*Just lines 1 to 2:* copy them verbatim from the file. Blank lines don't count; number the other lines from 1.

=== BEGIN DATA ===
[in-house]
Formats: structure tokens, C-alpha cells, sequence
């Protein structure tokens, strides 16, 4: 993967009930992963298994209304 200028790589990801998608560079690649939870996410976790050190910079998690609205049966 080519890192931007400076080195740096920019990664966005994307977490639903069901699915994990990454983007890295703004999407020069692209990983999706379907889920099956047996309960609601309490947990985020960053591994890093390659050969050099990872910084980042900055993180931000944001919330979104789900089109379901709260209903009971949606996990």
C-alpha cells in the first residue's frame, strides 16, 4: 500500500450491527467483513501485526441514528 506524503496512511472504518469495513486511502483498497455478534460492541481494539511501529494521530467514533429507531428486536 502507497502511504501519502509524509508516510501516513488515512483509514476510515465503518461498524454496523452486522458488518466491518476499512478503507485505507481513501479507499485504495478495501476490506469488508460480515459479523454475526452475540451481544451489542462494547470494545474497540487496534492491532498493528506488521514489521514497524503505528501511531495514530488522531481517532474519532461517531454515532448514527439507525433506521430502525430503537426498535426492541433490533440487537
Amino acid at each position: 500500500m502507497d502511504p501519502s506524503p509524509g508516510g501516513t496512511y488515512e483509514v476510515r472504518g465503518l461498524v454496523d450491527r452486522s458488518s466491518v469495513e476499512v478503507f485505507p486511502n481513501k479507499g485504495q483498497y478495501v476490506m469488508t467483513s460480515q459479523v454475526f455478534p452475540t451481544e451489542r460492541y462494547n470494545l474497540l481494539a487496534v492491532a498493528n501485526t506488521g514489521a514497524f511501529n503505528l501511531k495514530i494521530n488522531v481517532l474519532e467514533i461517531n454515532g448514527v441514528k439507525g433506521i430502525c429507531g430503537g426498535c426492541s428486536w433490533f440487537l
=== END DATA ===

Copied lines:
[in-house]
Formats: structure tokens, C-alpha cells, sequence